Canada's main stock index opened lower on Thursday led by declines in commodity stocks, with investors awaiting U.S. jobs data due this week to gauge the Federal Reserve's future actions around interest rates.
The TSX Composite descended 192.89 points, or 1%, to open Thursday at 19,042.20.
The Canadian dollar slumped 0.64 to 72.89 cents U.S.
Among individual companies, Suncor Energy said on Wednesday it would sell its wind and solar assets in Canada to Canadian Utilities for $730 million.
Suncor shares improved 16 cents to $44.39, while those for Canadian Utilities slid 43 cents, or 1.2%, to $35.70.
On the economic slate, Western University’s IVEY School of Business reported its Purchasing Managers Index registered at 59.5 in September, much lower than its 60.9 reading in August, and way off its 70.4 status in September 2021.
The TSX Venture Exchange slipped 0.45 points to open Thursday’s session at 621.17.
All but three of the 12 TSX subgroups opened negative, as utilities slipped 1.9%, financials retreated 1.6%, and industrials backpedaled 1.4%.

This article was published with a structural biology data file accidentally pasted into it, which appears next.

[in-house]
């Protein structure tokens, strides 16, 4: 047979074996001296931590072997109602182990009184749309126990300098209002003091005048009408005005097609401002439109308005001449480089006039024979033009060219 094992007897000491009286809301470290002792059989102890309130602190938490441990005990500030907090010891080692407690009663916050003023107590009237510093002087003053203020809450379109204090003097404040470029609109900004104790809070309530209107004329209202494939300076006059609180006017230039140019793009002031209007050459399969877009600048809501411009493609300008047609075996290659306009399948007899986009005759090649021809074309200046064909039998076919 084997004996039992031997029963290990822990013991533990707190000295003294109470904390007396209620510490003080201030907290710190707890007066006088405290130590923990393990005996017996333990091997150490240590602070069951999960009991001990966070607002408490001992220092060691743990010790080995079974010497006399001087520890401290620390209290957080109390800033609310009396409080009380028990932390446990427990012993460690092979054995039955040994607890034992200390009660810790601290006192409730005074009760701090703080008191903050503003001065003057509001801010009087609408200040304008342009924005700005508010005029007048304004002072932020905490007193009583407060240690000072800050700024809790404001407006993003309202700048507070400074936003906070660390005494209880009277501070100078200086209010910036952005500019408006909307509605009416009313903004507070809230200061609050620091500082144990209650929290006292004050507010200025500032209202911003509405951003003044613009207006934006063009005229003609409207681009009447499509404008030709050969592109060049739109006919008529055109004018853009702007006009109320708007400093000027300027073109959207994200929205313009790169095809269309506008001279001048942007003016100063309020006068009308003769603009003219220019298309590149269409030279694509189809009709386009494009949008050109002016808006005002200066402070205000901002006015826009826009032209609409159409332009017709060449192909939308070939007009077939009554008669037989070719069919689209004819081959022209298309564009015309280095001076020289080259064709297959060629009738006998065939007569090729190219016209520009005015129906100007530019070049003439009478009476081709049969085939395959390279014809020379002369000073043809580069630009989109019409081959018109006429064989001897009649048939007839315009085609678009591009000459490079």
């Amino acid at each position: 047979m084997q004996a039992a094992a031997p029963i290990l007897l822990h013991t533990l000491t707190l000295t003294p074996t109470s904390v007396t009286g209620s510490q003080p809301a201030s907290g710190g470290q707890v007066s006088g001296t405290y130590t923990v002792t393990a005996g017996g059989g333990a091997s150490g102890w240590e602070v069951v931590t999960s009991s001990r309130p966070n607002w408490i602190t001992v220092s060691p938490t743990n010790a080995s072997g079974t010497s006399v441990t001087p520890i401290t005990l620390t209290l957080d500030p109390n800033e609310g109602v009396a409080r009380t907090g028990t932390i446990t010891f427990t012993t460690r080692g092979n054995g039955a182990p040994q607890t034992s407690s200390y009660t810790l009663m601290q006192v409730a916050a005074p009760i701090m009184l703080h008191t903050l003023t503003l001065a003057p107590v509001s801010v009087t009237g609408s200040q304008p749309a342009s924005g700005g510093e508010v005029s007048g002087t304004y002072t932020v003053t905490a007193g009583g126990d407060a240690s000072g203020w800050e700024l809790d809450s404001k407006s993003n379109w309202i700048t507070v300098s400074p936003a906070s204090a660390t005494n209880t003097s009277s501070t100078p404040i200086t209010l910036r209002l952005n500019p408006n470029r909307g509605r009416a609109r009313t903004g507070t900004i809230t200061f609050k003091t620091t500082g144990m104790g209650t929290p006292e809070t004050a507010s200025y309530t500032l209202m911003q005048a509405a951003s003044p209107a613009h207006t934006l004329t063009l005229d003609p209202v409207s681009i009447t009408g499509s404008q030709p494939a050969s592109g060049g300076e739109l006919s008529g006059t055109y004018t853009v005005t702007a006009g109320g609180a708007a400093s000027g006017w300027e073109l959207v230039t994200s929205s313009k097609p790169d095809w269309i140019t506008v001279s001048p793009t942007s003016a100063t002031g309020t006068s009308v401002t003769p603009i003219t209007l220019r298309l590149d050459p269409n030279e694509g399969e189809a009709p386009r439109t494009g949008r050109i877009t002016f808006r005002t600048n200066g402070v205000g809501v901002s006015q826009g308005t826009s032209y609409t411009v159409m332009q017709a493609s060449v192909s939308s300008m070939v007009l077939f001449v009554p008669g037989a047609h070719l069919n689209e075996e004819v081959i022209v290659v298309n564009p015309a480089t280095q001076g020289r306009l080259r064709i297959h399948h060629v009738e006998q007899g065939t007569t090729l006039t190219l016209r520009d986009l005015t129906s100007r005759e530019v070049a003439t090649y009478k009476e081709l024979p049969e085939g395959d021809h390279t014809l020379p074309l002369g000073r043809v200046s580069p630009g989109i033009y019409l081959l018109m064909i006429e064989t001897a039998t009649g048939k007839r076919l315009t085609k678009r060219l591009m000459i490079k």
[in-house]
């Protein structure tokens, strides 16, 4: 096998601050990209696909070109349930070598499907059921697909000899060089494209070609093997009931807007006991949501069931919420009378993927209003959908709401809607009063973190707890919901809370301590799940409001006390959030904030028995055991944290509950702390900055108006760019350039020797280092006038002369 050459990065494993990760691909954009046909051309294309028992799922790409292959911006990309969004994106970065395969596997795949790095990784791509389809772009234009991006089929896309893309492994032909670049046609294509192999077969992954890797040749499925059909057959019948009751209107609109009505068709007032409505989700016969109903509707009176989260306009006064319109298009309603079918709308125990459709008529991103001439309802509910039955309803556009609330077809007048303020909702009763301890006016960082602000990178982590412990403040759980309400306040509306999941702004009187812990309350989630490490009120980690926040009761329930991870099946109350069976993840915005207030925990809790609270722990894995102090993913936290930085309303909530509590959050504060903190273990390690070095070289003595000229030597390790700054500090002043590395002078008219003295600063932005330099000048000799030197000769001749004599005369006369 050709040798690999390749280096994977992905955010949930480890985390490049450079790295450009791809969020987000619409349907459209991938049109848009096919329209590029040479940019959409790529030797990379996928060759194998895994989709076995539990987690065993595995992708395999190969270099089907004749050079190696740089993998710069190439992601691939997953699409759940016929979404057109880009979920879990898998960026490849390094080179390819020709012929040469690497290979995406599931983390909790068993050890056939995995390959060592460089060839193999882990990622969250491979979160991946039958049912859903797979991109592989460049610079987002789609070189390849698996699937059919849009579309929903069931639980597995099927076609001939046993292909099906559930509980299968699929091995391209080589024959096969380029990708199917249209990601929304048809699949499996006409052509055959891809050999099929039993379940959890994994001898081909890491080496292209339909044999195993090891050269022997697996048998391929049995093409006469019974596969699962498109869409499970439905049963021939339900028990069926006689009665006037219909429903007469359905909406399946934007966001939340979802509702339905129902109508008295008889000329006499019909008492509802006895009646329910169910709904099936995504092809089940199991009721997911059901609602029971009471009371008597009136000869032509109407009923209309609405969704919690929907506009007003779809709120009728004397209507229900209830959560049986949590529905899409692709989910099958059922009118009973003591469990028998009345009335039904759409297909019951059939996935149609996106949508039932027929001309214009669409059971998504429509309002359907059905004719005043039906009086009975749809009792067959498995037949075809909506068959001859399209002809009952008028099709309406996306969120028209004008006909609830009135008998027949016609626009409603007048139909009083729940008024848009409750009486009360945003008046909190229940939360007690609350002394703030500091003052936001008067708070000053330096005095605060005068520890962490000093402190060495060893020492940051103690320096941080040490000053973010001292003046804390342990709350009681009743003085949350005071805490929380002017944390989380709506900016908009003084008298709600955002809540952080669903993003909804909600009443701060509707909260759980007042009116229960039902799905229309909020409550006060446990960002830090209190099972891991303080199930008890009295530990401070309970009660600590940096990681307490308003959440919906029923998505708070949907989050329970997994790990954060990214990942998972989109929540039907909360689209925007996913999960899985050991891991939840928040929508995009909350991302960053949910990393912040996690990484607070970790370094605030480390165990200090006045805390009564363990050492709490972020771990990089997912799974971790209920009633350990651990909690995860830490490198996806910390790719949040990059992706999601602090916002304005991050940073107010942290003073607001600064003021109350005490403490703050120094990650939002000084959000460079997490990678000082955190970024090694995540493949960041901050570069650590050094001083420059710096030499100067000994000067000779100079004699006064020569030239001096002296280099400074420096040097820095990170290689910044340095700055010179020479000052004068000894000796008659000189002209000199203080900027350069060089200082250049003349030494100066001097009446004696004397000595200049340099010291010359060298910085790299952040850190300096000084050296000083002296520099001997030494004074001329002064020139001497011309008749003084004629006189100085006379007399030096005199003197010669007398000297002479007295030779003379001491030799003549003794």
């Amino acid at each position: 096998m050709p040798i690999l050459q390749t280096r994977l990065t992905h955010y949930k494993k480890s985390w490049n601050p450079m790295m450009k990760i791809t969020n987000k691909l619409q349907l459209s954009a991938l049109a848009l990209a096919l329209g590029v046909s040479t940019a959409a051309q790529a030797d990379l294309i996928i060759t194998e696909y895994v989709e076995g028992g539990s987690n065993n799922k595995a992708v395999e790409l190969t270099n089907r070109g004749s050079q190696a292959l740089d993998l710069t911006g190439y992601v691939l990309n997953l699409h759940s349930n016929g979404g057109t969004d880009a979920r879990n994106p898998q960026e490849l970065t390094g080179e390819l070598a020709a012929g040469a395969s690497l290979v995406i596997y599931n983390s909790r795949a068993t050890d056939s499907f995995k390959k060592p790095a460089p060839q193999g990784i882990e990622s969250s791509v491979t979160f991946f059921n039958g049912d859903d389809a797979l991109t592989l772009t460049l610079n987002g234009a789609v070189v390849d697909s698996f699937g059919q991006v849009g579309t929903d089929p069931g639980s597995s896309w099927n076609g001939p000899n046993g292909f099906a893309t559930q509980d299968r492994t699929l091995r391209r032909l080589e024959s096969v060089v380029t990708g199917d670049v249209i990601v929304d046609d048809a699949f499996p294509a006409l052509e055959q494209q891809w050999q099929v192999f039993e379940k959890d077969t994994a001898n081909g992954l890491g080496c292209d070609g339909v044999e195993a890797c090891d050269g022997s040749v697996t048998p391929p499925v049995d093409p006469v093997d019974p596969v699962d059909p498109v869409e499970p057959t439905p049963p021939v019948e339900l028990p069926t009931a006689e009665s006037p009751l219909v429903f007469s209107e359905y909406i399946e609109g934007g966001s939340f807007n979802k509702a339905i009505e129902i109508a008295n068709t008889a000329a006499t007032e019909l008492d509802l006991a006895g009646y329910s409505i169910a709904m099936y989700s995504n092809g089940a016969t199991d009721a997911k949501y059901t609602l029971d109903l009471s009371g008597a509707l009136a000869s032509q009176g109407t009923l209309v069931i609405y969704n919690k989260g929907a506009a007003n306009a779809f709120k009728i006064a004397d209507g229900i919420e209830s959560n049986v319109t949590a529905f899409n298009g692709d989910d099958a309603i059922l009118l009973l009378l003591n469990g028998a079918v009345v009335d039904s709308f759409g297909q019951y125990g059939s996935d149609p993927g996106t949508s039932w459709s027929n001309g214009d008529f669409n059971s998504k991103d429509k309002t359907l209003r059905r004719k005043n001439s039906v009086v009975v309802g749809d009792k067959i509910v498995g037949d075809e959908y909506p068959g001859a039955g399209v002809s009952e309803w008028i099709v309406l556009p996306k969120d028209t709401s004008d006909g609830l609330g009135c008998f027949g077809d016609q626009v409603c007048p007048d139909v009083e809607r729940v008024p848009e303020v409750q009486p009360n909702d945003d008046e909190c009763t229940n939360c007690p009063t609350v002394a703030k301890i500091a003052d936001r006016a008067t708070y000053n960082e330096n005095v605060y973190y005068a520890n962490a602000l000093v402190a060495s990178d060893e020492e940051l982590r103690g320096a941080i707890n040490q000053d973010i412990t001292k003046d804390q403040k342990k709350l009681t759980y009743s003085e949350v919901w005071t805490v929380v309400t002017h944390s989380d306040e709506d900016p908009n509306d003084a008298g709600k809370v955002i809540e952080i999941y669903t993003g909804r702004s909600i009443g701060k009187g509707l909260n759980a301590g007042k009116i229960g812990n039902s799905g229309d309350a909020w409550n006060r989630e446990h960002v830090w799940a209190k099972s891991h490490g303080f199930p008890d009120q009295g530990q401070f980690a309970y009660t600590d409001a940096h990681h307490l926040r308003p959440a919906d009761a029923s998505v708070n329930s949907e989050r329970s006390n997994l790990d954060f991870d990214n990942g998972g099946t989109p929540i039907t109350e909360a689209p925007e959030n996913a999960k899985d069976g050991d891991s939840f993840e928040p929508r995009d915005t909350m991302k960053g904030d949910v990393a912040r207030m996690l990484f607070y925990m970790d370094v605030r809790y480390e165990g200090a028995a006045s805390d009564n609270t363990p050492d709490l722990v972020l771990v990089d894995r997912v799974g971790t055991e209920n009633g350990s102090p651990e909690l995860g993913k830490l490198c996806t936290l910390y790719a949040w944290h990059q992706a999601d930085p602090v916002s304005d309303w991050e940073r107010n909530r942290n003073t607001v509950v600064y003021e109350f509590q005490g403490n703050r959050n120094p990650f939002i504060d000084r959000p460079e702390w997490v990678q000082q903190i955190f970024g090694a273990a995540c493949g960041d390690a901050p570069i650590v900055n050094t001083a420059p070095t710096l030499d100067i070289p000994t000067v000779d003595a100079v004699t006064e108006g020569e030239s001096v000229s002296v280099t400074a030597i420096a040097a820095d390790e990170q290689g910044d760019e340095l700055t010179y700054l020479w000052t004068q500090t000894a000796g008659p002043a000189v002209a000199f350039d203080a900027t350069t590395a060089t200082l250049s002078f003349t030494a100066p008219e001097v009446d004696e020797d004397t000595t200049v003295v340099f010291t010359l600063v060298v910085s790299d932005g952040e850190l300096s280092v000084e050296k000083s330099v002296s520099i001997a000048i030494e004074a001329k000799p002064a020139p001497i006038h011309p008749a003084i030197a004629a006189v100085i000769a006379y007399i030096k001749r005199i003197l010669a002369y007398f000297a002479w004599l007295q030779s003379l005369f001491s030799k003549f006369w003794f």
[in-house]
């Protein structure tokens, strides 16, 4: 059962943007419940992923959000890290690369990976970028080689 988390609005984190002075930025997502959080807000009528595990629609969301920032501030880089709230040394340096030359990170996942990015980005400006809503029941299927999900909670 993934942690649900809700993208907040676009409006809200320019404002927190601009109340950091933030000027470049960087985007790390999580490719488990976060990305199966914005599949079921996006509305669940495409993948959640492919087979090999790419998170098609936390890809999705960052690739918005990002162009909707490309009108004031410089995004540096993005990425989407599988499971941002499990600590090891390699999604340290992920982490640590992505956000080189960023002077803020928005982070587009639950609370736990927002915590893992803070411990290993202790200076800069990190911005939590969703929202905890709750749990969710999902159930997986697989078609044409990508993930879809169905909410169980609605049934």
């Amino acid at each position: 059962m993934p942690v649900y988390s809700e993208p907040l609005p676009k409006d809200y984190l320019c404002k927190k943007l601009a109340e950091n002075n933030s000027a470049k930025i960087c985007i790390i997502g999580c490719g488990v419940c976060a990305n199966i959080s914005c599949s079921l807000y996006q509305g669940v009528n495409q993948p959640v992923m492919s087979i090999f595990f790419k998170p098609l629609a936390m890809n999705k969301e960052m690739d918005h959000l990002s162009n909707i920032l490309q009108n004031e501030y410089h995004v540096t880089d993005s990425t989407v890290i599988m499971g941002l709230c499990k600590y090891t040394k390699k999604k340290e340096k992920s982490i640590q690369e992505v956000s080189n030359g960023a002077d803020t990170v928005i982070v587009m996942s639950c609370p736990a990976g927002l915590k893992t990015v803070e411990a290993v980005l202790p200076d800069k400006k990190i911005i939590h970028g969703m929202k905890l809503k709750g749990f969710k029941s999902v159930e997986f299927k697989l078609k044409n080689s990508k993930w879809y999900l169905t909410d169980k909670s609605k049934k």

The three gainers proved to be gold, up 0.3%, energy, better by 0.2%, and materials, nosing up 0.02%.
U.S. stocks seesawed Thursday, as traders weighed sharp swings in stocks and rates to start the month.
The Dow Jones Industrials handed back 234.96 points in gains to commence business Thursday at 30,038.91.
The S&P 500 docked 30.12 points to 3,753.16.
The NASDAQ Composite dropped 76.93 points to 11,071.70.
Still, all major averages are on pace to end the week about 5% higher.
Energy was the best-performing sector, gaining 1.2%. Utilities lagged, falling more than 1%.
Weekly jobless claims rose more than expected last week, the Labor Department reported Thursday.
Initial filings for unemployment benefits totaled 219,000 for the week ended Oct. 1, up 29,000 from the week before and higher than the 203,000 estimate. The downwardly revised 190,000 from the previous week was the lowest level since April 23.
Treasury prices stumbled, lifting yields to 3.84% from Wednesday’s 3.75%. Treasury prices and yields move in opposite direction.
Oil prices recovered 47 cents to $88.23 U.S. a barrel.
Gold prices faltered $1.60 to $1,719.20 U.S. an ounce.